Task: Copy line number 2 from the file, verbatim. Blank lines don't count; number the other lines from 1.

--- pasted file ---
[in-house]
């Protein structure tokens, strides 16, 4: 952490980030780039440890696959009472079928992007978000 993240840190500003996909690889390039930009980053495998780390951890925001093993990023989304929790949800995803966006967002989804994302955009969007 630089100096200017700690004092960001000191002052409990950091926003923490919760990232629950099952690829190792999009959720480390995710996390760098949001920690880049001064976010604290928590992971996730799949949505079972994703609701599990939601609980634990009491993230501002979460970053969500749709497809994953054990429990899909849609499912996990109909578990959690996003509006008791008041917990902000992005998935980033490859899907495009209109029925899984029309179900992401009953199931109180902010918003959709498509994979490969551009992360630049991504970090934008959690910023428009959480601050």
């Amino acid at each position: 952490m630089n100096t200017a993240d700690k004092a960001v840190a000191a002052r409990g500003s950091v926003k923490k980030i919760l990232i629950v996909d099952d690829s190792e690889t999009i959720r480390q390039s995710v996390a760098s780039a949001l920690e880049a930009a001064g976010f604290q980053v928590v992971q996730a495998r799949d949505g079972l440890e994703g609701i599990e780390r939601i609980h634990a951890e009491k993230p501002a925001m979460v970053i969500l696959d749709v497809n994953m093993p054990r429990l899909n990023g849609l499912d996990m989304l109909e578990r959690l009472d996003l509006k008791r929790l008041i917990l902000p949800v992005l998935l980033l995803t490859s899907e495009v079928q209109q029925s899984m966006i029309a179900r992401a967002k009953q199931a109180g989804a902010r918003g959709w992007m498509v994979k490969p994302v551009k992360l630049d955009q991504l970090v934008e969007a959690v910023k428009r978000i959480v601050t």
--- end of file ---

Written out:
């Protein structure tokens, strides 16, 4: 952490980030780039440890696959009472079928992007978000 993240840190500003996909690889390039930009980053495998780390951890925001093993990023989304929790949800995803966006967002989804994302955009969007 630089100096200017700690004092960001000191002052409990950091926003923490919760990232629950099952690829190792999009959720480390995710996390760098949001920690880049001064976010604290928590992971996730799949949505079972994703609701599990939601609980634990009491993230501002979460970053969500749709497809994953054990429990899909849609499912996990109909578990959690996003509006008791008041917990902000992005998935980033490859899907495009209109029925899984029309179900992401009953199931109180902010918003959709498509994979490969551009992360630049991504970090934008959690910023428009959480601050």